The fact that we ever got to hear any of the classic blues singers at all is a total historical accident. Mamie Smith was the first to record a blues song, “Crazy Blues.” The Okeh Record Company were trying to find Sophie Tucker to record some songs. Her voice was mellow and she was white, but they couldn’t contact her, so they decided to take a risk with Mamie Smith, a black vaudeville singer who didn’t have half of Bessie’s on-the-road followers. The first record Mamie Smith made with the Okeh label was not a blues. But for the second, her gutsy manager, Perry Bradford, persuaded the Okeh company to let her sing the blues backed by a black band. The result was “Crazy Blues,” which was cut on August 10, 1920. It was a huge hit, selling over a hundred thousand copies during the first month of its release. Little business sat up and wanted to be big business.
The blueswomen had taken the blues from backrooms in backstreets first onto the stage, and now onto the record.
The blues were changed by the blueswomen, no longer a folk music sung by folk in the fields, calling and responding to one another while they worked, or while the sun set, folk who wore poor country suits that hadn’t been made for them, or vests with holes in them. We have all seen the pictures. In fact, the picture has come back recently in stereotyped romanticization of the old bluesmen. Now they are being used to sell beer in television and cinema ads, sitting on that sepia porch with the bad-fitting brown suits to sell a bottle of beer. These old bluesmen are considered the genuine article while the women are fancy dress. The poorer the bluesman looks on that run-down porch, the more authentic his blues. The image of the blueswomen is the exact opposite of the bluesmen. There they are in all their splendor and finery, their feathers and ostrich plumes and pearls, theatrical smiles, theatrical shawls, dressed up to the nines and singing about the jail house. The blueswomen are never seen wearing white vests or poor dresses, sitting on a porch in some small Southern town. No, they are right out there on that big stage, prima donnas, barrelhousing, shouting, strutting their stuff. They are all theatre. This combination of theatre and truth is at the heart of the blueswomen. They might be dressed up as divas, queens, and empresses, but they are still telling it like it is. The audience never doubts the truth of the humor or the truth of the sadness, as Sally Placksin writes:
Women shouted recognition when the singer told about the way her man mistreated her, they shouted confirmation when Bessie Smith sang her ‘Young Woman’s Blues’ or when Ma Rainey majestically dumped her man in ‘Titanic Man Blues’. Some nights the shouts turned into silence as the congregations sat spellbound in the mystical presence of Ma Rainey or ‘Miss Bessie.’ Like all artists, musicians, actors and show people in those years, the blues women were considered by many, even in the black community, the ‘lowest of the low’.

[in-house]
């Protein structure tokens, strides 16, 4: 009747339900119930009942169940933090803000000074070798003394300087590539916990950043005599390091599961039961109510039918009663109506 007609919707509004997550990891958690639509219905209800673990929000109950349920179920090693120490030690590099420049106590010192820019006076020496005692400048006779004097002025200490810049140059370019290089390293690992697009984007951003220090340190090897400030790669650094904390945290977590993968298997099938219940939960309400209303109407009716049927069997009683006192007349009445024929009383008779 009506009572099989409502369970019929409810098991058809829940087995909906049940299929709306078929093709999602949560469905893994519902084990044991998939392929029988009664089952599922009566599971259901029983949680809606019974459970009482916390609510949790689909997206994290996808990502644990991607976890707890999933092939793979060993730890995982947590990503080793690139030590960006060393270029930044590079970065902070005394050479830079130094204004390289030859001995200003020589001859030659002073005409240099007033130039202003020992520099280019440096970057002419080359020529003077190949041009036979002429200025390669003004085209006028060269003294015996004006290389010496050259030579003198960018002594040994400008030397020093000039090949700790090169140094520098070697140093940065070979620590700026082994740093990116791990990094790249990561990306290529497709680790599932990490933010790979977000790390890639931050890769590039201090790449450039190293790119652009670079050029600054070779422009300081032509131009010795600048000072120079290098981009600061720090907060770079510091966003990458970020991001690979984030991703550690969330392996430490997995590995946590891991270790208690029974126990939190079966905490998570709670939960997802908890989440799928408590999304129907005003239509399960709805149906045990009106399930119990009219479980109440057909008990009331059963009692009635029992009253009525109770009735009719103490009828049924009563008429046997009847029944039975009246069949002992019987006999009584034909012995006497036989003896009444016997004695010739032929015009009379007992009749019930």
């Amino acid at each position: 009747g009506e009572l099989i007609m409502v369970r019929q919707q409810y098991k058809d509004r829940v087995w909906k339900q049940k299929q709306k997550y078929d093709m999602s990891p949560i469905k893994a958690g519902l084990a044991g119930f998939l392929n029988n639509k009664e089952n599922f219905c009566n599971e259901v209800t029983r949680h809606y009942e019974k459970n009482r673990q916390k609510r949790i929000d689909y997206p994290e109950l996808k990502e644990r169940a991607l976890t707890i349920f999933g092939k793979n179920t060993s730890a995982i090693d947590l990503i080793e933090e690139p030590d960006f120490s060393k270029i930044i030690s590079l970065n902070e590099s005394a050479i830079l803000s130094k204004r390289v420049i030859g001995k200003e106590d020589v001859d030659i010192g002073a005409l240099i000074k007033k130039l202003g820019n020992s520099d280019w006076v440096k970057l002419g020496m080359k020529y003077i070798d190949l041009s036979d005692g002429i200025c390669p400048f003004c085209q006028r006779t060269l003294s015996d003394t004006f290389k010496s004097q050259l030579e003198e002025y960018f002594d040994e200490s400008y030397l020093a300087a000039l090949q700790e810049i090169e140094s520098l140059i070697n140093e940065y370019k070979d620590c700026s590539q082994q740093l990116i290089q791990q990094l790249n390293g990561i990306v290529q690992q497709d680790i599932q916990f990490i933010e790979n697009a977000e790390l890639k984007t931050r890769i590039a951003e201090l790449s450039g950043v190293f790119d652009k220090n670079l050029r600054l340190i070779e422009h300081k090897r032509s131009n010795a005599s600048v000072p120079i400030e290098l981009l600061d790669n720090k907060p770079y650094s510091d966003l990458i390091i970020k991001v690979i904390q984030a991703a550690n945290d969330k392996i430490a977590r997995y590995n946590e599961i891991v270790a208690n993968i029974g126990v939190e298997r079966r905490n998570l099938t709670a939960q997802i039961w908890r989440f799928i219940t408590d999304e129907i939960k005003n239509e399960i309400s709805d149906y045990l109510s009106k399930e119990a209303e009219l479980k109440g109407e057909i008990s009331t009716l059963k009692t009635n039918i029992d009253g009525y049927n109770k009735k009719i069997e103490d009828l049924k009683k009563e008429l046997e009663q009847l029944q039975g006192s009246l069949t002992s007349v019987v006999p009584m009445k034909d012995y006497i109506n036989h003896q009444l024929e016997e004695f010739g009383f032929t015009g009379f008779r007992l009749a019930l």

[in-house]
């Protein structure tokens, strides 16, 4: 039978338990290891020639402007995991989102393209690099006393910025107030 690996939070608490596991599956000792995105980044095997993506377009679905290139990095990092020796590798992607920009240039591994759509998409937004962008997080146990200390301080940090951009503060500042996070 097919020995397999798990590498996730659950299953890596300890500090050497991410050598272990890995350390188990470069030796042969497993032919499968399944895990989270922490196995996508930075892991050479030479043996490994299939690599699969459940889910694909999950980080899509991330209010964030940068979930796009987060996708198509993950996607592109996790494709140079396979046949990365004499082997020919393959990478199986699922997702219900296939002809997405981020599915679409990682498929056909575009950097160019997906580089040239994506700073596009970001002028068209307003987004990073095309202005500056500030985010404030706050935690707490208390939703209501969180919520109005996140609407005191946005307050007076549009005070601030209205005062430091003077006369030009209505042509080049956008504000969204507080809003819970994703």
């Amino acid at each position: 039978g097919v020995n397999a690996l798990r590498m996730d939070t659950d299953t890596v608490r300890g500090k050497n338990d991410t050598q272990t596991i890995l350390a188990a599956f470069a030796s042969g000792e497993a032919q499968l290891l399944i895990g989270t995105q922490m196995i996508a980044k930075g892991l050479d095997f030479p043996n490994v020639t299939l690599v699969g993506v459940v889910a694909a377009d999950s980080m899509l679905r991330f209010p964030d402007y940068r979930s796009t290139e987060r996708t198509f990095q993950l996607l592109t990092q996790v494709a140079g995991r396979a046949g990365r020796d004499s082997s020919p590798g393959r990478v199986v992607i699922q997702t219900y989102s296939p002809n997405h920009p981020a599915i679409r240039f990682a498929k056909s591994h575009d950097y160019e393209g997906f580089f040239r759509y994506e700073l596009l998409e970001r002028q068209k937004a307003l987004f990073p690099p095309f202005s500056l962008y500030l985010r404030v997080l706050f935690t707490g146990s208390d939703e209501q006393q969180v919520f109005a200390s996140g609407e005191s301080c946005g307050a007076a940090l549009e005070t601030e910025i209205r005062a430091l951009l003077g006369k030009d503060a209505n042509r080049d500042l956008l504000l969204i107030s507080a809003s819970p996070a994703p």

It is all there in the blues: believable and fanciful at the same time. The opposite of social realism. Realism with a string of pearls thrown in. Grimy life with fancy feathers. Poverty and pain with a horsehair wig. These blues sisters of Bessie Smith all knew how to dress, how to reach out to a full audience and let the blues rip.
The “classic” blues singers followed in the royal footsteps of the Voodoo Queens and they signaled the emergence of a new type of record. They even gave themselves royal names: Clara Smith was “Queen of the Moaners”; Bessie Smith was the “Empress of the Blues”; Mamie Smith was the “Queen of the Blues”; Ida Cox was the “Uncrowned Queen of the Blues”; Ma Rainey was the “Golden Necklace of the Blues” as well as being the “Songbird of the South” and “Mother of the Blues.” (Ma Rainey’s famous necklace was made from gold coins of different sizes, from $2.50 pieces to heavy twenty-dollar eagles. She often kept her necklace in bed with her in case of theft.) These names were used in the billings for the concerts through the South, but they were also used by the people, the blues admirers, and fans. Columbia may have promoted Bessie Smith as “Queen of the Blues,” but it was the people who called her “Empress,” the people who traveled all over to get to hear those women sing their blues. The people who crowded the streets and were moved on by the police in the heyday of the blueswomen, when hundreds were left waiting outside. Those people would have said, “I went to see the Empress,” and everybody would have known who they were talking about. The classic blues singers were the first and only American black royal family. Ruby Walker said: